“. . . make straight in the desert, a highway for our God…the uneven ground shall become level and the rough places a plain.” Is. 40: 3-5
There are so many inspiring themes for Advent but I imagine that most, if not all, of us can relate to the desire to make highways straight and levelling out uneven and rough places. This I believe also relates to the theme of Home-coming as suggested by Joyce Rupp in, “May I Have this Dance.” Being a home body myself I can relate to combining the theme of making straight a highway for our God and the sense of Advent being a time for coming home. In winter time especially we worry about external highways being straight and level so that we can reach home, wherever home is for us.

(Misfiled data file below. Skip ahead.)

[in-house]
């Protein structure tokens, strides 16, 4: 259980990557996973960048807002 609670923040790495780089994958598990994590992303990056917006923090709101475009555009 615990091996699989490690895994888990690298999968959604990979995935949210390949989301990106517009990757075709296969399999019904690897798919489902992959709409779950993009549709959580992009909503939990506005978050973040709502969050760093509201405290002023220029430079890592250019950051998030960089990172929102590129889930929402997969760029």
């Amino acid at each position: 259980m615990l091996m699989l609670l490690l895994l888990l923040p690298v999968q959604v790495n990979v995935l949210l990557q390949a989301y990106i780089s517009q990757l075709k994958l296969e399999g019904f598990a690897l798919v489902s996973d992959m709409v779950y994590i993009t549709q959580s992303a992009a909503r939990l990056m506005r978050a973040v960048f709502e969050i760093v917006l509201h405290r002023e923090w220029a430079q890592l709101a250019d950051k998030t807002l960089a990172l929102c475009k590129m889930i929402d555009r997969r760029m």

The National Day of Remembrance and Action on Violence Against Women, also known informally as White Ribbon Day, is a day commemorated in Canada each December 6. This year marks the 25th anniversary of the 1989 École Polytechnique killings. Fourteen women were murdered and twelve others were injured, because they were women. Gender-based violence is still with us. We need to focus on the questions regarding how far we have come. Have we really made the connection between the horrific Montreal Massacre and what women are exposed to every day all around us? Many Canadians will wear a white ribbon tomorrow. Some of us will gather in special events. In Charlottetown, a Memorial Service will be held at 12 noon, Friday, December 5 in Memorial Hall, Confederation of the Arts.
Sr. Brigid had spent most of her life in a remote village in sub-Sahara, West Africa. Due to the extreme heat and the short rainy season, food was scarce. They were able to grow a variety of rice when the weather was wet and that had to last them through the long dry period. There was one particular variety of rice that was more difficult to grow and was a special treat to receive.
Article first published by the Rhode Island Catholic